Tax cuts, curtailing some union bargaining rights and ending state funding for Planned Parenthood are topics GOP lawmakers are itching to tackle as the 2017 legislative session begins today. Republicans hold significant majorities in both the Iowa House and Senate. Iowa GOP chairman Jeff Kaufmann was enthusiastic as he opened a party fundraiser at 7 a.m. this morning.

“Let me start out with one phrase: how ’bout that 2016?” Kaufmann said, to applause.

Governor Terry Branstad thanked his fellow Republicans for sticking together during a sometimes challenging campaign. Branstad said the “media…Democrats…and the establishment” tried to get Republicans to denounce Donald Trump.

“I’m excited with the new leadership in D.C. and with what you’re going to do here, that Iowa’s going to come roaring back and good times are on their way,” Branstad said.

House Speaker Linda Upmeyer, a Republican from Clear Lake, quoted President-elect Donald Trump.

“Things have changed here ‘bigly,'” Upmeyer said, drawing laughter from her colleagues by using ‘bigly’ — Trump-speak for “big league.”

Senate Republican Leader Bill Dix of Shell Rock said Republicans are “ready to lead.”

“When we all put our minds together and when we all set our minds on a path, there’s no turning back,” Dix said.

Senate President Jack Whitver, a Republican from Ankeny, said the GOP’s “big dreams” are closer to reality.

“I know the voters of Iowa are expecting us to do big things and we will,” Whitver said.

House Republican Leader Chris Hagenow of Windsor Heights called the GOP’s legislative agenda “ambitious.”

“Make no mistake,” Hagenow said this morning at the GOP breakfast. “Our time is now.”

AUDIO of Iowa GOP’s breakfast, 54:00

Democrats held a private fundraiser Sunday night.

“Many of us feel bad about how the elections turned out, but all that means is it’s more important now to be a good, active citizen,” Rob Hogg of Cedar Rapids, the new leader of the 19 Democrats in the state senate, told Radio Iowa Sunday.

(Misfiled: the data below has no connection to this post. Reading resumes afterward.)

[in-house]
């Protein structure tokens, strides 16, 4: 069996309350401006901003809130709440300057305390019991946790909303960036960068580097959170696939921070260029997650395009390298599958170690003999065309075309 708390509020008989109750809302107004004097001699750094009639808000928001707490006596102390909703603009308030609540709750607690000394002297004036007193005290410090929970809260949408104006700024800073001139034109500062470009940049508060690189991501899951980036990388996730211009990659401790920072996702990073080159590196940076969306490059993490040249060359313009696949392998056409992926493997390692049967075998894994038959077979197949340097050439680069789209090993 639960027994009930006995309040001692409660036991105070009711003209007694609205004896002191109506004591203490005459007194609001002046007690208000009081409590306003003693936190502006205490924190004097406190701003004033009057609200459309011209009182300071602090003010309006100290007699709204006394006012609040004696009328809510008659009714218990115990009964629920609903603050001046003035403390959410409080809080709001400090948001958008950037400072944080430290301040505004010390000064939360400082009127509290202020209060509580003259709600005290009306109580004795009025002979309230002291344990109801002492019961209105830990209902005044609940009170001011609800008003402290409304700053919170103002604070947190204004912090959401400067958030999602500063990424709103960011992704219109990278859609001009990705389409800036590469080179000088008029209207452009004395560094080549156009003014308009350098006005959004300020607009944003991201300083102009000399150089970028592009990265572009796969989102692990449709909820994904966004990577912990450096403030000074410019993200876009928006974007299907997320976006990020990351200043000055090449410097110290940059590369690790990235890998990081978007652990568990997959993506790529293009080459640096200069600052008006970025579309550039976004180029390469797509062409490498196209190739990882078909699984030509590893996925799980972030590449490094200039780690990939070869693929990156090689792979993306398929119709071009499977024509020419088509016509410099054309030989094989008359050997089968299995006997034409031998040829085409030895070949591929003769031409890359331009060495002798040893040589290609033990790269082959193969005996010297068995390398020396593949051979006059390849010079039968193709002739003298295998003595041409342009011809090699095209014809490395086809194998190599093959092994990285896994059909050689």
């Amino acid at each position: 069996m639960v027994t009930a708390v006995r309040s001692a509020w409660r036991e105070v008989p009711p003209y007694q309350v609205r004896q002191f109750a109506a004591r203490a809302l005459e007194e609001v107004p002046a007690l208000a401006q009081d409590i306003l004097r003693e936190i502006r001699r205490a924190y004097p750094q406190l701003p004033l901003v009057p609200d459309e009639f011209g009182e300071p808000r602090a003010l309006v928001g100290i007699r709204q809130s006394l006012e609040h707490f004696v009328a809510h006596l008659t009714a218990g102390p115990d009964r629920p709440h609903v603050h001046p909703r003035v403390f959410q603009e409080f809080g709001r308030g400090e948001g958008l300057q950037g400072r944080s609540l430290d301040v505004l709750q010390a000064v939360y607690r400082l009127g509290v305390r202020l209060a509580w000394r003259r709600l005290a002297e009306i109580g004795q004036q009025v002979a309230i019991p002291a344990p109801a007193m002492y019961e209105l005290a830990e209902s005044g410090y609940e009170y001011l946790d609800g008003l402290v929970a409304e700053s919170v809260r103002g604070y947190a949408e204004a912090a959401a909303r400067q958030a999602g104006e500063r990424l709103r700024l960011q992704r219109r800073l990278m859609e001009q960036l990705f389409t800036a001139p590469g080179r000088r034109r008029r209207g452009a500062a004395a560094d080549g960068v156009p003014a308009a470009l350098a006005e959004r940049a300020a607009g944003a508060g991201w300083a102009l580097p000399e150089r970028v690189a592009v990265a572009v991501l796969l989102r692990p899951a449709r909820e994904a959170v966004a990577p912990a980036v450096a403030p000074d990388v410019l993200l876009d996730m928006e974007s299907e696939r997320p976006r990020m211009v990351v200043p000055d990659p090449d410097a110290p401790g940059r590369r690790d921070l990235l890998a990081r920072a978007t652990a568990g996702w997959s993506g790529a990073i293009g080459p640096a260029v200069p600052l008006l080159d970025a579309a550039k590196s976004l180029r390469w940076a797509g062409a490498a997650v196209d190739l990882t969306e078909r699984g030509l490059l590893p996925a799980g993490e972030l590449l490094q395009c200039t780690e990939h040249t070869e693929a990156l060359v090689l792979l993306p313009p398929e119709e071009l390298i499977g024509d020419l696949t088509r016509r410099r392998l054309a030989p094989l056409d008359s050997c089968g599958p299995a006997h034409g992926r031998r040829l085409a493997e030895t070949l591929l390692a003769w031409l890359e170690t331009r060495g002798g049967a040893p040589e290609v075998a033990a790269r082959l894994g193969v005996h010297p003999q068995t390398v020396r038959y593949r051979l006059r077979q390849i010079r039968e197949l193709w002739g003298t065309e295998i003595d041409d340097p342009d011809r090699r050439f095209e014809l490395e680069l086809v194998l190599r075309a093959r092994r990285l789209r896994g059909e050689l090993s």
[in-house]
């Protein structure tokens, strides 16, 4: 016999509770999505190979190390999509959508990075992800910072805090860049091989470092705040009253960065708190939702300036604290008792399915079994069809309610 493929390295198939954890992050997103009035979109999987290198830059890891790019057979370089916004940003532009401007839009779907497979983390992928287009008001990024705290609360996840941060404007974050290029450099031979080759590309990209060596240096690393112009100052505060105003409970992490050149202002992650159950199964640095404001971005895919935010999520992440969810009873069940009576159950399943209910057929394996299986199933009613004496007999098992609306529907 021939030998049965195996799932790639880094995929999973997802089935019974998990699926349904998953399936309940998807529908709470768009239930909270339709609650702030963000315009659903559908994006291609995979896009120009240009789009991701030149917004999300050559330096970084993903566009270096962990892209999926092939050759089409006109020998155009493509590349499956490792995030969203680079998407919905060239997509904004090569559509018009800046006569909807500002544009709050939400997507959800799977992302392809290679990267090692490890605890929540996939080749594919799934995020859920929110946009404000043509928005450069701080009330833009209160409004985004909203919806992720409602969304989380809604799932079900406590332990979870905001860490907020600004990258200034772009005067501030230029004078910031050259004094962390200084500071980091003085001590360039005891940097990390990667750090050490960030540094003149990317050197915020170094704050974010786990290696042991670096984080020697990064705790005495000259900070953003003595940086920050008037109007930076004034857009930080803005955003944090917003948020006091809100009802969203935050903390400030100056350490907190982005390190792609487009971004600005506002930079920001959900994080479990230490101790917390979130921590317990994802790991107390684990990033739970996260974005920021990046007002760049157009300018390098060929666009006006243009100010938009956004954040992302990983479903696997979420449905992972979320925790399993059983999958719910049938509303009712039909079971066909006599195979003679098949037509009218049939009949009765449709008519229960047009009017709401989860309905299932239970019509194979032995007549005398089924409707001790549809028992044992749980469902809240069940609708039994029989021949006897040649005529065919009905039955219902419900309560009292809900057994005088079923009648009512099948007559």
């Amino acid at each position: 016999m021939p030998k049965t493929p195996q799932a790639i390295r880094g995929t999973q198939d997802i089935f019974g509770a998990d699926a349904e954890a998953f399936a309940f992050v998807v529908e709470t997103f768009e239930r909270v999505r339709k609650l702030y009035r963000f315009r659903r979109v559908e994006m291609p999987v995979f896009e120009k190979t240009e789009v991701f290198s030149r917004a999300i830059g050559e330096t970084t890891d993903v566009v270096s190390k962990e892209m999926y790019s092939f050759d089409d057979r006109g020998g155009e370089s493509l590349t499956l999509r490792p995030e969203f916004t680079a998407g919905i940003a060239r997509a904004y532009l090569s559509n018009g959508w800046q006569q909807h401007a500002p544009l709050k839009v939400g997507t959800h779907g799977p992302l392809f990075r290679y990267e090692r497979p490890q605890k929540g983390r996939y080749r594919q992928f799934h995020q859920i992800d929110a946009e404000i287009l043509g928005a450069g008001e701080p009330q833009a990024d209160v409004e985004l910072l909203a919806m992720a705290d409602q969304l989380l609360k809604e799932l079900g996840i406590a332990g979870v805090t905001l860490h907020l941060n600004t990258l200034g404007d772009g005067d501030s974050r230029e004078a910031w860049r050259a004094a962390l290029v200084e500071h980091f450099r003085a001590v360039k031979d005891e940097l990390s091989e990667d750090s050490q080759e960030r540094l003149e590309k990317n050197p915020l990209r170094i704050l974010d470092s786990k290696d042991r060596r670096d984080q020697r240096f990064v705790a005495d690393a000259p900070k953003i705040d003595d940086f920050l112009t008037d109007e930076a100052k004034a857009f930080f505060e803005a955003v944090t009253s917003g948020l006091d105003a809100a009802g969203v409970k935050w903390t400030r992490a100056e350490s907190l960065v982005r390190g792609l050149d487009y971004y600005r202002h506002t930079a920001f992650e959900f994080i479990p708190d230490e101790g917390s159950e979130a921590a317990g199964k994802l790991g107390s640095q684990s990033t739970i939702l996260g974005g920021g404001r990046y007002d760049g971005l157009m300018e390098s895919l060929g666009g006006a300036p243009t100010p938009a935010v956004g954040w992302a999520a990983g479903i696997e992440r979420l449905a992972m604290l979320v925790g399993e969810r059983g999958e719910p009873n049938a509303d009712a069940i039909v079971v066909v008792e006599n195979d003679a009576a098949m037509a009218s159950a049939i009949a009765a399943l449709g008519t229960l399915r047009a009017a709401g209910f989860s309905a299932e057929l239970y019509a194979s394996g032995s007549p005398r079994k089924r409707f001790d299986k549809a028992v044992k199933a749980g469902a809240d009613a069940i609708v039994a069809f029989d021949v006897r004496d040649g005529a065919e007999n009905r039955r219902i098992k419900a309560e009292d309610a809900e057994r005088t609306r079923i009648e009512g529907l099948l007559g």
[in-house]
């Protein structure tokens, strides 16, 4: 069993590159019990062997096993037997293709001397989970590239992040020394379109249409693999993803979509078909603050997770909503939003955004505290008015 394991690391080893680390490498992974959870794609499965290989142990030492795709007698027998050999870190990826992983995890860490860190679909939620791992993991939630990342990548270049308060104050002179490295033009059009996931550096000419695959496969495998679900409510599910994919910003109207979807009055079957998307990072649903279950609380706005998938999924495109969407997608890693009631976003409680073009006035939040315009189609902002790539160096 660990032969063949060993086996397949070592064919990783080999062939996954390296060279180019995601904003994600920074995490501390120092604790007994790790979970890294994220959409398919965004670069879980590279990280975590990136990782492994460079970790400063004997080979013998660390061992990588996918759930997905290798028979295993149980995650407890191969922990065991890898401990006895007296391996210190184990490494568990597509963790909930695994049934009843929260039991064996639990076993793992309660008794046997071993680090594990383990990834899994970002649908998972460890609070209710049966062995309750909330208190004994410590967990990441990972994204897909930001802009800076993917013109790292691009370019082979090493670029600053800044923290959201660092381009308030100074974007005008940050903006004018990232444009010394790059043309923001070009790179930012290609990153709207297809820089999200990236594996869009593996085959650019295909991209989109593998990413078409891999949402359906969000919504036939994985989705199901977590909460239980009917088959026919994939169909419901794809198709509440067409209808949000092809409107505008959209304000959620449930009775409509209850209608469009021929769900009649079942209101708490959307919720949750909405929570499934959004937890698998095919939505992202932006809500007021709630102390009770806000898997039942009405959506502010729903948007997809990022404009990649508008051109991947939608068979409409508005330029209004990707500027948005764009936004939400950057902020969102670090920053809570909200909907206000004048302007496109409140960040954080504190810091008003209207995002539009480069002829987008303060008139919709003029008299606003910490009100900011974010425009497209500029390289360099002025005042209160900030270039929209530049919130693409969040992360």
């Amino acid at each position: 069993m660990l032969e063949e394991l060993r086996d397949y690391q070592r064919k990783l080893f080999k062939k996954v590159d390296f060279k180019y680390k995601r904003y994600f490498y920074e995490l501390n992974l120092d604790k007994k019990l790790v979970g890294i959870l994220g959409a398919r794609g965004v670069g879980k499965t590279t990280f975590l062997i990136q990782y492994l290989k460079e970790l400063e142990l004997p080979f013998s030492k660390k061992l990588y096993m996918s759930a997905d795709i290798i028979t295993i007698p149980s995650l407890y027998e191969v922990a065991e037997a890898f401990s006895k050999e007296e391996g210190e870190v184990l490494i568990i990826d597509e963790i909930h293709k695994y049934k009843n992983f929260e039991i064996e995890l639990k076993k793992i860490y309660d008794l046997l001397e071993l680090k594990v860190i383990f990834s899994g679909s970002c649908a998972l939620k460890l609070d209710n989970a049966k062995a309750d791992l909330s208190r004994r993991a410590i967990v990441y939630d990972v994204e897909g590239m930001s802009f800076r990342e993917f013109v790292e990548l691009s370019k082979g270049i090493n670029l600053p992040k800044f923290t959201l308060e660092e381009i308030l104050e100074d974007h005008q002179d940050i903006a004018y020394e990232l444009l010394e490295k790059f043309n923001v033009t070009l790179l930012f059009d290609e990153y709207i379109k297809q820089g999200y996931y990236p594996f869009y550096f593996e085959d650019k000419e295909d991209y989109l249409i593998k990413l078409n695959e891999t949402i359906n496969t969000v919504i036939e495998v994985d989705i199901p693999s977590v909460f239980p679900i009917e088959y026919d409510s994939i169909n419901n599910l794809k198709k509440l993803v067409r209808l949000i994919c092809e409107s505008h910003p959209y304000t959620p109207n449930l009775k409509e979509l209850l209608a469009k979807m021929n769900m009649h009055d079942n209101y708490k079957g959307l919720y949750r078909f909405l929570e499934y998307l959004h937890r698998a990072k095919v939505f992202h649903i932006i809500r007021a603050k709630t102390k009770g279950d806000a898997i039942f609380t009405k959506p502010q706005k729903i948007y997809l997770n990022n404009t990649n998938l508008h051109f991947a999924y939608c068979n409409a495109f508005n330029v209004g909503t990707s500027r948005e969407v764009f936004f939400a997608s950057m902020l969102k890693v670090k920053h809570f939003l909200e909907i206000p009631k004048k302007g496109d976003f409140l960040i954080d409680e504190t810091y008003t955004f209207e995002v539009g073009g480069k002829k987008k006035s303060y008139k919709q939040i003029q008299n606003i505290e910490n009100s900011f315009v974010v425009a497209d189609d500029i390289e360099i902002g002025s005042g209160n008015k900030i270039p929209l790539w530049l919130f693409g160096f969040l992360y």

Representatives of unions, Planned Parenthood and other groups lining up in opposition to G-O-P initiatives will hold a statehouse news conference at noon today. Hogg said if there is a “groundswell” of opposition to some of their ideas, Republicans may “back off.”

“It really requires people to step up and speak up,” Hogg said. “…There are no guarantees in this business.”

Hogg cited the public outcry that successfully derailed a proposal Republicans in Washington had hoped to pass which would have weakened an ethics watchdog agency. Hogg said Democrats should push Republicans in Iowa to be pragmatic rather than ideological.

House Democratic Leader Mark Smith said many Iowans will be watching “anxiously” and Democrats will stick to priorities.

“We will advance issues such as making sure that public education is funded adequately,” Smith said last week at the Associated Press Legislative Seminar.

Smith said Democrats will press to “fix” the state’s Medicaid system which was shifted to private “managed care” last April.

Republicans hold 59 of the 100 seats in the Iowa House. There are 50 seats in the state senate and Republicans hold 29 of them.